Round up #161: Harry Potter in Motion, 105 years of Tarzan

Round up #161: Harry Potter in Motion, 105 years of Tarzan

The ILMK Round ups are short pieces which may or may not be expanded later.

It’s a hit!

The latest version of Stephen King’s novel, It

official site

has set a number of records at the box office (just to point this part out: it looks like it will, by itself, be about 75% of the box office of the top twelve this past weekend, according to this

BoxOfficeMojo story

Stephen King is having a good year. 😉

That’s despite The Dark Tower adaptation underperforming many people’s expectations.

On paper (you remember paper, right?) 😉 that didn’t seem likely. It’s a very long book…shouldn’t it do better as a premium cable series? There already was a memorable visible medium version, with one of my favorite actors, Tim Curry. So, this is a remake. The book came out more than thirty years ago…so it was published before most of the most frequent moviegoers (age 25-39…I think that’s the right group) were reading books.

Still, it succeeded…and well! We have to yet see if it has legs (if it will maintain box office). A B+ on Cinemascore, and an 86% “tomatometer” and 89% audience score on Rotten Tomatoes, it will likely maintain some momentum. Those aren’t top of the scale, but are quite good.

There should be a bandwagon effect, and assuming it can stay in the theatres through Halloween, it will get a boost then.

Bottom line: books still make great movies. 🙂

Oh, and they are talking about a sequel…would that mean a new book from Stephen King? Perhaps not…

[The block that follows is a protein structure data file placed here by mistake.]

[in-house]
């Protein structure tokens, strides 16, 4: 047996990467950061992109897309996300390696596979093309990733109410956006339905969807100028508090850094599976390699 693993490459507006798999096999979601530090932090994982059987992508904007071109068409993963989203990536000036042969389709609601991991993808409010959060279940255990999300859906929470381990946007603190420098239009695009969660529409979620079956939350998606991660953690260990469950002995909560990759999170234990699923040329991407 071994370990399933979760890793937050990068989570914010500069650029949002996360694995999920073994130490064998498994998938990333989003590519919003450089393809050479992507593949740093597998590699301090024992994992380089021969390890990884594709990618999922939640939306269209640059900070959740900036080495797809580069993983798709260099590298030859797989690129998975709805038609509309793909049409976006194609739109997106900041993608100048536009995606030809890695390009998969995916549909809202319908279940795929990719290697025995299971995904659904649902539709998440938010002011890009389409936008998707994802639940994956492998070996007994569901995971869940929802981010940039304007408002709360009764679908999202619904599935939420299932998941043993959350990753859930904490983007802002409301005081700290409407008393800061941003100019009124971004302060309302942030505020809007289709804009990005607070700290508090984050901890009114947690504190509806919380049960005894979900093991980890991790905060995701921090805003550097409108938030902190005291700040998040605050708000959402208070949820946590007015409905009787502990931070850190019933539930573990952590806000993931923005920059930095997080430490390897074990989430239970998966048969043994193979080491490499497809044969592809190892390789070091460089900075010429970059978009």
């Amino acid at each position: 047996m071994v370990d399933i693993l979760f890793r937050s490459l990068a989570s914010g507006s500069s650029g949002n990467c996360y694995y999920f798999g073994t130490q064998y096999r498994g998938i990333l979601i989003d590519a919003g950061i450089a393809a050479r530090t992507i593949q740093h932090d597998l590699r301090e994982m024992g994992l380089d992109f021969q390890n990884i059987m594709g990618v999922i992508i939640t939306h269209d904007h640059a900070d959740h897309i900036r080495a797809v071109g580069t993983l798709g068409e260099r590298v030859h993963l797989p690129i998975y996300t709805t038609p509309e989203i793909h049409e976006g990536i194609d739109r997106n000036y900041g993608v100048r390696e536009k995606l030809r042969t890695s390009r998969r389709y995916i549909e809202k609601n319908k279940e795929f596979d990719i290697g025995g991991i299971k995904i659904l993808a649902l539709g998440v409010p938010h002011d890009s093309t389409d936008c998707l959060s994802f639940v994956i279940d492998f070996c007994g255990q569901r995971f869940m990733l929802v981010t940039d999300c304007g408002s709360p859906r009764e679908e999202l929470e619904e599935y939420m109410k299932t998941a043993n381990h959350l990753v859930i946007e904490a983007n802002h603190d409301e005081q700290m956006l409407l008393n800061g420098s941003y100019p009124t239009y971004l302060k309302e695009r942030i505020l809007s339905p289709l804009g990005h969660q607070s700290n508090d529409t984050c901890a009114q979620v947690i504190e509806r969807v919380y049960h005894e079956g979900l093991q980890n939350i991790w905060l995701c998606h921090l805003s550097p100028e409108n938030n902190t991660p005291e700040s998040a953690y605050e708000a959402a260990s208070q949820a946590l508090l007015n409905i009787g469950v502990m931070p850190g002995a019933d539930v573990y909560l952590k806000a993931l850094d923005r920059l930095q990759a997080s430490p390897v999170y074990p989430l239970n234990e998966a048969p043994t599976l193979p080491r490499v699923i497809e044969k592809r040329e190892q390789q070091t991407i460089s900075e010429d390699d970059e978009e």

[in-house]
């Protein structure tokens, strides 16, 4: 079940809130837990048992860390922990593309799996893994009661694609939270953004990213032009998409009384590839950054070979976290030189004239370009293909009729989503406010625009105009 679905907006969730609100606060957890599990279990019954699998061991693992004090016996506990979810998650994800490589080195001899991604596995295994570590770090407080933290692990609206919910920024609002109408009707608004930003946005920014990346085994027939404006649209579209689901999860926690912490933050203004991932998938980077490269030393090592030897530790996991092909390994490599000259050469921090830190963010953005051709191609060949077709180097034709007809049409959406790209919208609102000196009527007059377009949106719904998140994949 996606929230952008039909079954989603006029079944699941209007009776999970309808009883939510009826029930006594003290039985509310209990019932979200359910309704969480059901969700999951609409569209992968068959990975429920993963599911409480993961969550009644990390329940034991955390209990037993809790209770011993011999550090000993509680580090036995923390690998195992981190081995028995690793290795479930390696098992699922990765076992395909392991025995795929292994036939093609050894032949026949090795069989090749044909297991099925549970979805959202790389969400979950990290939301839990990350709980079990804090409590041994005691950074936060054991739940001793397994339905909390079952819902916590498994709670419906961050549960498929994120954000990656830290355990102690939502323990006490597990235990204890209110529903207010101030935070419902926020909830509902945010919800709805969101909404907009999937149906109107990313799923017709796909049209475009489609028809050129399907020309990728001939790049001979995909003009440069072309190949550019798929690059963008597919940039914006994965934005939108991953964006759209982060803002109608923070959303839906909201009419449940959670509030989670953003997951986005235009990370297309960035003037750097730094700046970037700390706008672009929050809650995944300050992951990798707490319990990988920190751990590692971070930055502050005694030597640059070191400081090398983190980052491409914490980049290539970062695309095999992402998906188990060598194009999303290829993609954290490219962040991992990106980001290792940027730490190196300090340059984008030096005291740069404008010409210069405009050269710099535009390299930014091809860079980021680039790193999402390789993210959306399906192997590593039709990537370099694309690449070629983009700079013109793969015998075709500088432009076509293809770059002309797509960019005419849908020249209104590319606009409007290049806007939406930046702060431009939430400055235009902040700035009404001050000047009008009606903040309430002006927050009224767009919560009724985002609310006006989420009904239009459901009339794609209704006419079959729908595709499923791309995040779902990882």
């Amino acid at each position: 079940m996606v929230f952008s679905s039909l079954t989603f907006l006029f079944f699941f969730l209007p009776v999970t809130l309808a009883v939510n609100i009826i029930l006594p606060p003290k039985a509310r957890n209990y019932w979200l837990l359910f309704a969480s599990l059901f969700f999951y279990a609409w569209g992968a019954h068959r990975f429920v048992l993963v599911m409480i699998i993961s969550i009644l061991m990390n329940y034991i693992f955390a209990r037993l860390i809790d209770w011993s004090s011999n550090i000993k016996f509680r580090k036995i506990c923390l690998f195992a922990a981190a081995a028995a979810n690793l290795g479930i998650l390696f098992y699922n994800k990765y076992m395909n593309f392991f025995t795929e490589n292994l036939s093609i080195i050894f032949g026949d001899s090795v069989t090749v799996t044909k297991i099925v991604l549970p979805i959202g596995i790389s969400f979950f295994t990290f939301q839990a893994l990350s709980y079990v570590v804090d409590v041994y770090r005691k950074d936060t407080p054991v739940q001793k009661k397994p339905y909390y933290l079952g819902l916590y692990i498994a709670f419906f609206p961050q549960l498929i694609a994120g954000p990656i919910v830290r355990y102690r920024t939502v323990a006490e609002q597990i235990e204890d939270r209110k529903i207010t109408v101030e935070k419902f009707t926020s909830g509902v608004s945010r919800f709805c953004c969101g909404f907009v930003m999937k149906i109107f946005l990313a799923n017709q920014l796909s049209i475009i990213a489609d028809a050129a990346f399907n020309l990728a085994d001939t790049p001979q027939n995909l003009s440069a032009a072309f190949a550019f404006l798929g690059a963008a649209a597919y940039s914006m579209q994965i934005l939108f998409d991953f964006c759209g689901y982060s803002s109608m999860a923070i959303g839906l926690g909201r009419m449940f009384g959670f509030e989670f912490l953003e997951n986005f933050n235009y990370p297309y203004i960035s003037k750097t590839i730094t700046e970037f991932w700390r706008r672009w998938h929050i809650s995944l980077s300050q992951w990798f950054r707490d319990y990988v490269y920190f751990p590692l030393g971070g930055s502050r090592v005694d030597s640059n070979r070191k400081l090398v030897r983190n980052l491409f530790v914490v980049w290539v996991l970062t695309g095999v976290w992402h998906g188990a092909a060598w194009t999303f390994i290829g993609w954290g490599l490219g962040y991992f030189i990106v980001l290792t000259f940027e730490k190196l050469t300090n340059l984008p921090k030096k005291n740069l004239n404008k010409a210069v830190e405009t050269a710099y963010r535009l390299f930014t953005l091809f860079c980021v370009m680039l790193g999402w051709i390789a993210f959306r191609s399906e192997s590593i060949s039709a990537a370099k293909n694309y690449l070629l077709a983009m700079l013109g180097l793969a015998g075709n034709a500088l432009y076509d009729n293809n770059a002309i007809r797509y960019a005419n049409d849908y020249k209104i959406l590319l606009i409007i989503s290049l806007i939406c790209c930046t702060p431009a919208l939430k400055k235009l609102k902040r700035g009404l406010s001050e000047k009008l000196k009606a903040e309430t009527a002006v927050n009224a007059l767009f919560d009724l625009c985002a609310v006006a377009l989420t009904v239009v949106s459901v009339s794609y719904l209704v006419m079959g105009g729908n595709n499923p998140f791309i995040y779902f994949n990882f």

Happy birthday, Tarzan!

Speaking of books which have been box office gold (and dross…there have been a lot of Tarzan movies), September 10th is 105 years since Tarzan was first published (according to ERBzine). It was an important book and series in literature…one which is sometimes now not included in school libraries and curricula because of concerns about insensitivity.

A crushing loss…Terry Pratchett’s unpublished works steamrolled

I don’t even crack the spines of mass market paperbacks when I read them, and seeing old books “repurposed” into art or furniture makes me cringe.

So, it wasn’t easy for me to read that, as reported in this

Scroll.in article by Claire Squires

and many other sources, that a hard drive belonging to the recently deceased science fiction author Terry Pratchett ( at AmazonSmile: benefit a non-profit of your choice by shopping*), which may continue something like ten unpublished novel, was literally crushed by a steamroller.

That would be horrible…but it was carrying out the author’s wishes.